Moreover, the implant’s CIR can be divided into clinical and anatomical CIRs. The clinical CIR is the ratio between the distance from the apex to the implant-bone interface and the distance from the implant-bone interface to the bottom of the implant. Additionally, the anatomical CIR incorporates the prosthesis-abutment shoulder as the boundary rather than the implant-bone interface [34]. However, alveolar bone resorption reduced the clinical CIR, whereas anatomical CIR did not change. Therefore, clinical CIR was more reflective of the clinical reality of implants [35]. We used clinical CIR, and the stress distribution at different CIRs was simulated under Class III bone conditions.

Although bone is considered an anisotropic material, its material behavior can further categorize the characteristics as transverse isotropic and longitudinal anisotropic. Hence, we assumed that bone was transverse isotropic to facilitate calculations. The stress values while calculating isotropy were 20%–30% higher than the values obtained in transverse isotropy [36]. When the calculated stress was lower than the bone’s yield strength, it indicated that this value was within the loading range of the bone. Additionally, Kurniawan et al. [16] proposed a theory of different yield strengths at different osseointegration rates and confirmed that the maximum von Mises stress on the cortical bone around the short implant exceeded the yield strength at an osseointegration rate of 25% and a CIR of 2.5. Thus, these results suggested that the implant failure risk was higher when the CIR was ≥ 2.5. Hence, short implants should be carefully selected according to the patient’s conditions and occlusal habits.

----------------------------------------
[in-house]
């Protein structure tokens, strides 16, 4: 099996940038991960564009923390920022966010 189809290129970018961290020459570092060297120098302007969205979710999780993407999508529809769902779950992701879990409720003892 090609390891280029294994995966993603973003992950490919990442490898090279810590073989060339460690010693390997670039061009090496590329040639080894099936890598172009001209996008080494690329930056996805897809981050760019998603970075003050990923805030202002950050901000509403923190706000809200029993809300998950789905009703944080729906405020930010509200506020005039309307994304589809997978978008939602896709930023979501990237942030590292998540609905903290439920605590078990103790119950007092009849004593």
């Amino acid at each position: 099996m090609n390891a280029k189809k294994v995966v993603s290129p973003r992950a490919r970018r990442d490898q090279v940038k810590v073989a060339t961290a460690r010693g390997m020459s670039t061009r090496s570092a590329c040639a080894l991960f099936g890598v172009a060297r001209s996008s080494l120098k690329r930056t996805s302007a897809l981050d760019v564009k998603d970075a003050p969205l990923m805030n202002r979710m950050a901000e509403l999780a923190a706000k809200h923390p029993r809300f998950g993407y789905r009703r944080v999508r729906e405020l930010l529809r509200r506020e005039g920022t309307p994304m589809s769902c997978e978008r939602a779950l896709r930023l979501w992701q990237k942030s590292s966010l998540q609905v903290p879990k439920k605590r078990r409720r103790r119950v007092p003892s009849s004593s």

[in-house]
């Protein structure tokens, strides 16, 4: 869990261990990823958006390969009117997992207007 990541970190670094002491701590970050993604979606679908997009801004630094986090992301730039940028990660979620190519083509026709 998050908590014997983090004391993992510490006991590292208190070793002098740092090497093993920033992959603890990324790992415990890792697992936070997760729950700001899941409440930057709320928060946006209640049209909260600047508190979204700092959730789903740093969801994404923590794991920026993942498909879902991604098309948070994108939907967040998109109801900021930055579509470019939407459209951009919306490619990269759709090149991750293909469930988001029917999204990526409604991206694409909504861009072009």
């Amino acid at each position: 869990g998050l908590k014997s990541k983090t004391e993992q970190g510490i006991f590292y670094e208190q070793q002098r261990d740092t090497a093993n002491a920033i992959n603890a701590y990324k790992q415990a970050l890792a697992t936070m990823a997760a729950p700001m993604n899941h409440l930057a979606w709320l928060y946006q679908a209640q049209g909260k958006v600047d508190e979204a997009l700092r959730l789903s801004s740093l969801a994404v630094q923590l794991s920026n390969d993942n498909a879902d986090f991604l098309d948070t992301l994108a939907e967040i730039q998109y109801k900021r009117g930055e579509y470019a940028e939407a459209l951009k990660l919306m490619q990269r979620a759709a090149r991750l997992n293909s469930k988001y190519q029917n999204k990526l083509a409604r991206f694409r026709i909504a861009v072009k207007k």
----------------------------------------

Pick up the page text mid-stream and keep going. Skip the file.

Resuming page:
Although the stress distribution on the implant and bones was uniform in vertical loading, the maximum von Mises stress distribution pattern did not change significantly with an enhanced CIR. This might have occurred because the direction of force transmission occurred on the implant’s long axis, resulting in a nonsignificant increase in tension [37]. However, the maximum von Mises stresses on the implant and bones were positively correlated with CIRs under inclined loads; this finding was consistent with the results obtained by Ercal et al. [6]. Similarly, Sutpideler et al. [38] also demonstrated that the stress increased as the crown height expanded under inclined loads. Furthermore, our results confirmed that the implants were significantly affected by inclined loads, thereby suggesting that lateral forces should be duly considered in short implant restorations. Moreover, the lateral masticatory forces can be curtailed in patients by reducing their buccolingual diameter and cusp inclination.